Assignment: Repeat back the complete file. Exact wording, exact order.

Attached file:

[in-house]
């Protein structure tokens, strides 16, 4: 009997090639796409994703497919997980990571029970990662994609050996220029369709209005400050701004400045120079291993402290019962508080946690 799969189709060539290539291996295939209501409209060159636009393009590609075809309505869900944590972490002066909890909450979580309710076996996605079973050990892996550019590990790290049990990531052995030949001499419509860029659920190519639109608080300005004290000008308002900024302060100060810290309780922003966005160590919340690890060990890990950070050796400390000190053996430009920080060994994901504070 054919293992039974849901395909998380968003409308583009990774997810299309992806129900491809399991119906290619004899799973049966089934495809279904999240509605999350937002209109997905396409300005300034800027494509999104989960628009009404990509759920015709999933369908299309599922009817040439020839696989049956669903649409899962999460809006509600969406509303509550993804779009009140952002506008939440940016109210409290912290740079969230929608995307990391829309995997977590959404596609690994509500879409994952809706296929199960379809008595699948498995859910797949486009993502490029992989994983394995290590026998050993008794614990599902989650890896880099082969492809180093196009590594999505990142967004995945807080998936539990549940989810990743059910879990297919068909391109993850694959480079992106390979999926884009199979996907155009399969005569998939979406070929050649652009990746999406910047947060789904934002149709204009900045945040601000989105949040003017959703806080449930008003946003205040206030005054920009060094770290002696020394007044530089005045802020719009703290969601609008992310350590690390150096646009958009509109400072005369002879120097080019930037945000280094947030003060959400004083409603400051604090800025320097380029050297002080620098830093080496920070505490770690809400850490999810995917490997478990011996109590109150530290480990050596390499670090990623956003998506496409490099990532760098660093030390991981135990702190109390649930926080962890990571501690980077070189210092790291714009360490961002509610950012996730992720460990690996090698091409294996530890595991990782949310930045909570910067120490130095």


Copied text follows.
[in-house]
């Protein structure tokens, strides 16, 4: 009997090639796409994703497919997980990571029970990662994609050996220029369709209005400050701004400045120079291993402290019962508080946690 799969189709060539290539291996295939209501409209060159636009393009590609075809309505869900944590972490002066909890909450979580309710076996996605079973050990892996550019590990790290049990990531052995030949001499419509860029659920190519639109608080300005004290000008308002900024302060100060810290309780922003966005160590919340690890060990890990950070050796400390000190053996430009920080060994994901504070 054919293992039974849901395909998380968003409308583009990774997810299309992806129900491809399991119906290619004899799973049966089934495809279904999240509605999350937002209109997905396409300005300034800027494509999104989960628009009404990509759920015709999933369908299309599922009817040439020839696989049956669903649409899962999460809006509600969406509303509550993804779009009140952002506008939440940016109210409290912290740079969230929608995307990391829309995997977590959404596609690994509500879409994952809706296929199960379809008595699948498995859910797949486009993502490029992989994983394995290590026998050993008794614990599902989650890896880099082969492809180093196009590594999505990142967004995945807080998936539990549940989810990743059910879990297919068909391109993850694959480079992106390979999926884009199979996907155009399969005569998939979406070929050649652009990746999406910047947060789904934002149709204009900045945040601000989105949040003017959703806080449930008003946003205040206030005054920009060094770290002696020394007044530089005045802020719009703290969601609008992310350590690390150096646009958009509109400072005369002879120097080019930037945000280094947030003060959400004083409603400051604090800025320097380029050297002080620098830093080496920070505490770690809400850490999810995917490997478990011996109590109150530290480990050596390499670090990623956003998506496409490099990532760098660093030390991981135990702190109390649930926080962890990571501690980077070189210092790291714009360490961002509610950012996730992720460990690996090698091409294996530890595991990782949310930045909570910067120490130095």